Timea Daroczi and Minister Chris Alexander

Minister Chris Alexander: In a recent ruling, the court ordered Immigration Minister Chris Alexander to reopen the case of Jozsef Pusuma, his wife Timea Daroczi and their daughter Viktoria, who were forced to leave Canada in December after they spent three years in sanctuary in a Toronto church, according to Metro News. I agree with the applicants that there are numerous problems with the immigration officer analysis of the applicant H C application and that the decision cannot stand, wrote Justice Anne L. Mactavish in her 28-page decision, referring to the refusal to grant the family permanent residency on humanitarian and compassionate grounds and The Federal Court of Canada has thrown a lifeline to a deported Roma refugee family, whose former lawyer was suspended by the law society for professional misconduct. Immigration officials must now reconsider the humanitarian application and risk assessment of the family. (www.immigrantscanada.com). As reported in the news.

Access to Information and Shared Services Canada

Shared Services Canada: Departments struggling to deal with surges in the number of access to information requests are bringing in outside help to deal with the resulting backlog, internal Treasury Board documents show, according to Metro News. On the note of the critical shortage of analysts, most offices cannot staff their vacant positions, which only exacerbates the influx situation, wrote Monique McCulloch, the access to information director at Shared Services Canada. The community needs to come together to administer a huge recruitment and development process . . . to rebuild the permanent capacity within the federal community and The federal government is using students and temp workers to bolster overwhelmed access to information offices, Torstar News Service has learned. The situation is the result of a critical shortage of access to information analysts, according to one director, leading to hundreds of casual workers that move from office to office. (www.immigrantscanada.com). As reported in the news.

Apartment Construction and Census Metropolitan Area

federal agency spring: It says starts will remain relatively stable at 2,875 units in 2016, according to The Waterloo Record. Last year surge in construction was fuelled by record apartment construction. The federal agency spring housing market outlook calls for 2,925 housing starts in the census metropolitan area this year, down from 4,450 in 2014. Work started on buildings containing 3,057 condo and rental units last year, up from 807 in 2013 when housing starts totalled 1,840. It said demand from students, immigrants, young households and seniors means apartment starts will remain above the average of the past decade. The housing corporation is forecasting construction of 1,500 apartment units this year, a level it expects to be maintained in 2016. (www.immigrantscanada.com). As reported in the news.

Minister Tony Abbott and Tara Nettleton

John Kerry: U.S. Secretary of State John Kerry described the image as "one of the most disturbing, stomach-turning, grotesque photographs ever displayed." Fairfax Media newspapers reported Wednesday that the Australian family of Sharrouf Muslim convert wife, Tara Nettleton, was trying to help her and her five children return to Sydney, according to Brandon Sun. Asked about the family, Australian Prime Minister Tony Abbott said if the children had committed a crime, they would be treated by the Australian courts the same way as other juvenile offenders. "But the point I want to stress is that criminals will be punished whether they're young, whether they're old, whether they're male, whether they're female, whether they're criminals abroad or criminals at home," Abbott told reporters. "Criminals will be punished and to participate in the kind of barbarism that we have seen so often in the Middle East is just wrong. Sydney-born convicted terrorist Khaled Sharrouf horrified the world last year by posting on his Twitter account from Syria a photograph of his 7-year-old son clutching the severed head. It morally wrong and it a crime under Australian law and it will be punished," he said. Police have confirmed he faces an arrest warrant in Australia on terrorism offences. There is no evidence that Sharoouf, who slipped out of Australia in late 2013 using his brother passport because his own had been cancelled, wanted to return to Australia, the newspapers reported. (www.immigrantscanada.com). As reported in the news.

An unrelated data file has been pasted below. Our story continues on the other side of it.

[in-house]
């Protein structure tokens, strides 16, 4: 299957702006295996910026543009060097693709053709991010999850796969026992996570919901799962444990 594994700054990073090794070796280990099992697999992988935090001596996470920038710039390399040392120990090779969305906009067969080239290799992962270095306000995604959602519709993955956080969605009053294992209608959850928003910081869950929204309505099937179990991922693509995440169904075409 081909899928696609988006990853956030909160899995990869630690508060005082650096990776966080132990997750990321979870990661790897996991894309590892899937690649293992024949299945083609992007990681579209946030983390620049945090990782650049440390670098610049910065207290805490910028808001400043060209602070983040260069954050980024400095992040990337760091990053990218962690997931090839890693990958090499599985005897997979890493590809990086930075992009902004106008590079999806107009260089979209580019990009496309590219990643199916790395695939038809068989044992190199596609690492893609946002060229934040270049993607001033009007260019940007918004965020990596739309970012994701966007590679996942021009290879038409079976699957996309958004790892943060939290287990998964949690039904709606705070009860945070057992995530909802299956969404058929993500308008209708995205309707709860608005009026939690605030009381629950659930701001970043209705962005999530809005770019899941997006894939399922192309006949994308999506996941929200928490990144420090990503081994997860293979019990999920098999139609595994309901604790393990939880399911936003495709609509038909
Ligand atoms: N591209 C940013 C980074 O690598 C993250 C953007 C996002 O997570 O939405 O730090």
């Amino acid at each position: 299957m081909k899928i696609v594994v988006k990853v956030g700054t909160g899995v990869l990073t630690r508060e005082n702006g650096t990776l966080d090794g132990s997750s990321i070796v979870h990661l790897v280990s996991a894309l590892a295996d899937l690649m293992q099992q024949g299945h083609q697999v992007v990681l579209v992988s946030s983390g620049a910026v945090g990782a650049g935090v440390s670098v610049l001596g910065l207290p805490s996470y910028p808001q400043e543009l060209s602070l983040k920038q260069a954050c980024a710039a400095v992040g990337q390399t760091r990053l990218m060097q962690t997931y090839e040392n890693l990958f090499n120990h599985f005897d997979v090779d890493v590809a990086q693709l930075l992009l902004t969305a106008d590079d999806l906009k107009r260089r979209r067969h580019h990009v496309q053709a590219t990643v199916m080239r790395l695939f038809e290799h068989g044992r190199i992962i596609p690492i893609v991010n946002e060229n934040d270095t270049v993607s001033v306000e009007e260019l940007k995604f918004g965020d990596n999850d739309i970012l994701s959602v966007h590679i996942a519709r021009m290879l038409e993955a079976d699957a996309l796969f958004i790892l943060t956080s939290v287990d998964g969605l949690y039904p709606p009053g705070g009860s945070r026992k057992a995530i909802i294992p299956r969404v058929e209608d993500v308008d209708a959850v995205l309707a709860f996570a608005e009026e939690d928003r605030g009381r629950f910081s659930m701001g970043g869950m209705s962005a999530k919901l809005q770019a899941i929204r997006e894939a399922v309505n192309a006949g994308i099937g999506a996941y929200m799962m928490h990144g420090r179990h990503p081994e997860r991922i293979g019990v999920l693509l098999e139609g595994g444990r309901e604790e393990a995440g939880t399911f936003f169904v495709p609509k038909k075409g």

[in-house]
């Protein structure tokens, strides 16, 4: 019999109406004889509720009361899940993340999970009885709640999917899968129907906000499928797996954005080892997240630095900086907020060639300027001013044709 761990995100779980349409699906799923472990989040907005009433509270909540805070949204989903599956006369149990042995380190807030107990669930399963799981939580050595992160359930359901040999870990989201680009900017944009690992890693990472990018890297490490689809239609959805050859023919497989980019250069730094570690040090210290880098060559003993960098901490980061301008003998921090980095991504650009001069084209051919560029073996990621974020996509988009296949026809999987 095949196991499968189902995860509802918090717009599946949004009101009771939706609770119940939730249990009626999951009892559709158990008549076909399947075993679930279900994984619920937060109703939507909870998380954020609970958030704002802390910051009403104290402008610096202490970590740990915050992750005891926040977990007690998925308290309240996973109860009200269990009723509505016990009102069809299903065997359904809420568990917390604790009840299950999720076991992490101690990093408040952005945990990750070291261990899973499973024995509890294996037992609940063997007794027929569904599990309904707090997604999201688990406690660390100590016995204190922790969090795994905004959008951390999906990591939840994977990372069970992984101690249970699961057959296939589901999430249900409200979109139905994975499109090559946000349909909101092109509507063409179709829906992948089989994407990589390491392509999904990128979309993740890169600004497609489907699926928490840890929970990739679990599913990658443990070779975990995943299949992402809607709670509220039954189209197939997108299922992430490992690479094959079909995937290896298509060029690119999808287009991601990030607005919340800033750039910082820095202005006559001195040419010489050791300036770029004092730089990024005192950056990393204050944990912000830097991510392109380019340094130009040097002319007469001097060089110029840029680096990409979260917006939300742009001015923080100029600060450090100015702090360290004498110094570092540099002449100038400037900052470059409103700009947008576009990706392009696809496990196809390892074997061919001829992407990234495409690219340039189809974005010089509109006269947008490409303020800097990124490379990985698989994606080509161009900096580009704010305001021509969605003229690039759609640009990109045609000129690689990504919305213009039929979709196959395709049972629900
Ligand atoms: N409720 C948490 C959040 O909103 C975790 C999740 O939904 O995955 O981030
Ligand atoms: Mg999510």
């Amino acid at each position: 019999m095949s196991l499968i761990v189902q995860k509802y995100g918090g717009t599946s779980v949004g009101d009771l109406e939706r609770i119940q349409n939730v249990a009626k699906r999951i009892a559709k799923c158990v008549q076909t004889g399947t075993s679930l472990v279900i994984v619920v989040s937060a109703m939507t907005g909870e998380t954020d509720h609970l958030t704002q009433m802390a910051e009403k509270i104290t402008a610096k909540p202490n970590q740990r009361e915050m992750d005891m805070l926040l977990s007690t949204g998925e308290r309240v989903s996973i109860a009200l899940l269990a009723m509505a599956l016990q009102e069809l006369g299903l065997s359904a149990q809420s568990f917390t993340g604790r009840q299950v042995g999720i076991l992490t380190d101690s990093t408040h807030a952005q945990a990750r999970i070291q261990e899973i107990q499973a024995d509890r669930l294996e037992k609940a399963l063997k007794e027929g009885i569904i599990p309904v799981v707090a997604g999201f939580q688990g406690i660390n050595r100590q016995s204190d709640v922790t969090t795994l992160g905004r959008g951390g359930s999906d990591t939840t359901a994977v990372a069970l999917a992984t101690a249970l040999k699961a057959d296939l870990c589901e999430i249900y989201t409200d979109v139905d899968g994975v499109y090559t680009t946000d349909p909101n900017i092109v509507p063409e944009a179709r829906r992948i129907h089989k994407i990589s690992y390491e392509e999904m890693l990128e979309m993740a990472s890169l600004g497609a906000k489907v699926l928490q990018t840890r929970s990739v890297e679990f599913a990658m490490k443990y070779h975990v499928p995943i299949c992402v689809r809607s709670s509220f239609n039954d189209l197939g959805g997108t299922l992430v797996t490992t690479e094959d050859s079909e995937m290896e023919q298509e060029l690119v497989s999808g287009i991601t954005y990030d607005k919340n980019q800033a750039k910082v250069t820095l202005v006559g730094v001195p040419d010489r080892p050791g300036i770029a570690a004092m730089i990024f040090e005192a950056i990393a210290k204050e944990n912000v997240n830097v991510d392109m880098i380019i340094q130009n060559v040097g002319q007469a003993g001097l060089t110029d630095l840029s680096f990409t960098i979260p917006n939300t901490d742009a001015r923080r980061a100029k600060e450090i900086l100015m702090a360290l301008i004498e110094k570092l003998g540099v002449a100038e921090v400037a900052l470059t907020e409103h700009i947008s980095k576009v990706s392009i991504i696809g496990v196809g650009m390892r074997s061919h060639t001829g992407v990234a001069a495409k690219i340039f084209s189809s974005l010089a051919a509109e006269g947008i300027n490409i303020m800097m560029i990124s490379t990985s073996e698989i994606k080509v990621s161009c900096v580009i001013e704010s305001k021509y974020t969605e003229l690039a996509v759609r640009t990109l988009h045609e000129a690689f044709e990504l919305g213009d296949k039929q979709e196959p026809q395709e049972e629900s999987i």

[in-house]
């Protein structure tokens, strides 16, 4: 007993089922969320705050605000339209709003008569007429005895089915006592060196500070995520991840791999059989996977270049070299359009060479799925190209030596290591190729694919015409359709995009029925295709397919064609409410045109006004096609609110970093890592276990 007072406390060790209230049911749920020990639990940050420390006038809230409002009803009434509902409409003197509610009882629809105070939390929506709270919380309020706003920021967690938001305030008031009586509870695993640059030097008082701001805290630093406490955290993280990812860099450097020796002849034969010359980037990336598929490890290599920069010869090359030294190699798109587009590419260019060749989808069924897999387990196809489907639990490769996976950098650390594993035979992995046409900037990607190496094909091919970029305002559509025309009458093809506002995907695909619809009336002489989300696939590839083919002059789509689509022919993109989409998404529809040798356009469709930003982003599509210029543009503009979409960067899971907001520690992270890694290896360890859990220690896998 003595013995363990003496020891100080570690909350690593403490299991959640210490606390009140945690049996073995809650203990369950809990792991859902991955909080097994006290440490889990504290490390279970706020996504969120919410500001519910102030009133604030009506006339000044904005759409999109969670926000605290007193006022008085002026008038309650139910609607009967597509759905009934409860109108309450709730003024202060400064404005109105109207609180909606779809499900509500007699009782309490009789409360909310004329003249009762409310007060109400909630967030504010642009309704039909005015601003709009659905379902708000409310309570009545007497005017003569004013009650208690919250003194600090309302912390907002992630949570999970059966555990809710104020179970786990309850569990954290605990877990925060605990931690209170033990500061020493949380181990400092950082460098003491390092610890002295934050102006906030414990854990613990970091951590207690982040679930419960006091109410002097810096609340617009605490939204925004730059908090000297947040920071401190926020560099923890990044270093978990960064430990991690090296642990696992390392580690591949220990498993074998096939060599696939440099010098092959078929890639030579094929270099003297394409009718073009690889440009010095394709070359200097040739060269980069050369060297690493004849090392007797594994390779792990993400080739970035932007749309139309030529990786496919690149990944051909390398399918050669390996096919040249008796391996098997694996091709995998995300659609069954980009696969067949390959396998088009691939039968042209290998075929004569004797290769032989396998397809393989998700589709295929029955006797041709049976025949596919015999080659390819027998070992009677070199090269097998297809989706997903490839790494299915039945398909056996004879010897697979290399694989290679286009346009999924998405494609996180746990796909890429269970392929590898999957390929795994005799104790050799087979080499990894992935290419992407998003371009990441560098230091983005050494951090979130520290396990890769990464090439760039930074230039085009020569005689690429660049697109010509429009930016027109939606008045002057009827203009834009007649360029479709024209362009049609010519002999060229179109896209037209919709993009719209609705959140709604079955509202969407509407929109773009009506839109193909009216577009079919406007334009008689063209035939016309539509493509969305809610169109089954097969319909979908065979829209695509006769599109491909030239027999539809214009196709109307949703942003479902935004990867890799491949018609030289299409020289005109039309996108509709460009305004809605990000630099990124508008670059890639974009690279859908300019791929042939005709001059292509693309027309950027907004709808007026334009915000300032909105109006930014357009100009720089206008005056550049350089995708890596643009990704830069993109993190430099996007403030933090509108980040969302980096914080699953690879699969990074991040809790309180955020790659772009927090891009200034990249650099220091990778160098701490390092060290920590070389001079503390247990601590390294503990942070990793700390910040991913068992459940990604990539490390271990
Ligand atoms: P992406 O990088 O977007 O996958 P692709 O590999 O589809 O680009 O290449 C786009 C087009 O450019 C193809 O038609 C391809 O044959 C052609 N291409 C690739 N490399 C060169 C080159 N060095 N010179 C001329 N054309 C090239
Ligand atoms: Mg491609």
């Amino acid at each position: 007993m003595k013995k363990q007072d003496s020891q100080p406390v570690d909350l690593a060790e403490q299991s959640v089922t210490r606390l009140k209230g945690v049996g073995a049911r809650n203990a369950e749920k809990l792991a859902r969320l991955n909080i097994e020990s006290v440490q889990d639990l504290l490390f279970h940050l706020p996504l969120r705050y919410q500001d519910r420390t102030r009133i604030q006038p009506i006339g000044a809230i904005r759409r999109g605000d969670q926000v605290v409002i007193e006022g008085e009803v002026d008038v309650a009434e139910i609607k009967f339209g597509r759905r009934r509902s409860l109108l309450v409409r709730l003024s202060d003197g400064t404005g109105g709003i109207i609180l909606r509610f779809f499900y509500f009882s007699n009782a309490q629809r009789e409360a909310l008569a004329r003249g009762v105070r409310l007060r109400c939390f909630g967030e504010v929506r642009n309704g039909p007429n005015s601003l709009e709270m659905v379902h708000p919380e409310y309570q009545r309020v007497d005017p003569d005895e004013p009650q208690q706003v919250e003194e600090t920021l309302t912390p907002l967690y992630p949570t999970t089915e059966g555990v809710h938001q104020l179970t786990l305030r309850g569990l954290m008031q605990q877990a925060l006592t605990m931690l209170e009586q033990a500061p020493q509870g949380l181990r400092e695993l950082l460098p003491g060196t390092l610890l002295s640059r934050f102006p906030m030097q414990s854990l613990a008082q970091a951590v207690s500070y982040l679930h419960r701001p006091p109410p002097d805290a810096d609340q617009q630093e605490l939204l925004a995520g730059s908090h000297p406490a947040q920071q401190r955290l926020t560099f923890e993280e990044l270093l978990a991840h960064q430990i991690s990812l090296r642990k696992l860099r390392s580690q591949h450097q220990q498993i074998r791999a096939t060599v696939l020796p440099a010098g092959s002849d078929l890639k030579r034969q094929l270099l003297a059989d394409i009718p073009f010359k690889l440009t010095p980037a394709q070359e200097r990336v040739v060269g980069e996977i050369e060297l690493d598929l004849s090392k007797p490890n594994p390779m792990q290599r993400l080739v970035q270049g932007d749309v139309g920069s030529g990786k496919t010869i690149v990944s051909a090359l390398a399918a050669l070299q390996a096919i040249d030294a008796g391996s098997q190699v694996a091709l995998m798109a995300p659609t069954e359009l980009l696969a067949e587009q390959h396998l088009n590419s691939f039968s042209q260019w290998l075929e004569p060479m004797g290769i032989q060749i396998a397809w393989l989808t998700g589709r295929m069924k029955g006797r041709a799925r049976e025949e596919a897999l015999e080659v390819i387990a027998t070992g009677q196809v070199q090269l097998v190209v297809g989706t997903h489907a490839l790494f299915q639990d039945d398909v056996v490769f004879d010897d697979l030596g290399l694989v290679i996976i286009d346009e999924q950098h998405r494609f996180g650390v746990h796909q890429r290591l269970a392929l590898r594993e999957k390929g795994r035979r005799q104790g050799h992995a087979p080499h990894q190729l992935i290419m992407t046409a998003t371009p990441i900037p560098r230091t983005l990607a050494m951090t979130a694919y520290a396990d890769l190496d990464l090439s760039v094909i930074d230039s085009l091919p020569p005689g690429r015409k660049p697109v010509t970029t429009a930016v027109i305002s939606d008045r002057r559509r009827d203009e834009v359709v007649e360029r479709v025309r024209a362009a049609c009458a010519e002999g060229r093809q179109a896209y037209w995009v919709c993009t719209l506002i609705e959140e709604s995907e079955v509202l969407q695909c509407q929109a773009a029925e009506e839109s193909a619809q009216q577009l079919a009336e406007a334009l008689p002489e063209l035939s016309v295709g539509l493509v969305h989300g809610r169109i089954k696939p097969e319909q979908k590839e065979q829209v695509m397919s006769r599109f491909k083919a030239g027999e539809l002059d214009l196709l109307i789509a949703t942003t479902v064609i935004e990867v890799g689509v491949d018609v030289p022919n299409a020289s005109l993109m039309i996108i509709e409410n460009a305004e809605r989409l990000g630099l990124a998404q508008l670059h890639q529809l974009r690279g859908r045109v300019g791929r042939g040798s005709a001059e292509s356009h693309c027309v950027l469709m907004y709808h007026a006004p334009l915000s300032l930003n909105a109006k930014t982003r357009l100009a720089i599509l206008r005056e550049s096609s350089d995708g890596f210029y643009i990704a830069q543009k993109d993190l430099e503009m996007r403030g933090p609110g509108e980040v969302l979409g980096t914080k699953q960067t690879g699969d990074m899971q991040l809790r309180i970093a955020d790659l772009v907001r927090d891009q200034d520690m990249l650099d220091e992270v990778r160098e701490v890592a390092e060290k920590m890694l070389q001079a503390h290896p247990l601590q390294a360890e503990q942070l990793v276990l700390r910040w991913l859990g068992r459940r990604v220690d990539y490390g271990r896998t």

Tara Nettleton and John Kerry

John Kerry: U.S. Secretary of State John Kerry described the image as "one of the most disturbing, stomach-turning, grotesque photographs ever displayed." Fairfax Media newspapers reported Wednesday that the Australian family of Sharrouf Muslim convert wife, Tara Nettleton, was trying to help her and her five children return to Sydney, according to Brandon Sun. Asked about the family, Australian Prime Minister Tony Abbott said if the children had committed a crime, they would be treated by the Australian courts the same way as other juvenile offenders. "But the point I want to stress is that criminals will be punished whether they're young, whether they're old, whether they're male, whether they're female, whether they're criminals abroad or criminals at home," Abbott told reporters. "Criminals will be punished and to participate in the kind of barbarism that we have seen so often in the Middle East is just wrong. Sydney-born convicted terrorist Khaled Sharrouf horrified the world last year by posting on his Twitter account from Syria a photograph of his 7-year-old son clutching the severed head. It morally wrong and it a crime under Australian law and it will be punished," he said. Police have confirmed he faces an arrest warrant in Australia on terrorism offences. There is no evidence that Sharoouf, who slipped out of Australia in late 2013 using his brother passport because his own had been cancelled, wanted to return to Australia, the newspapers reported. (www.immigrantscanada.com). As reported in the news.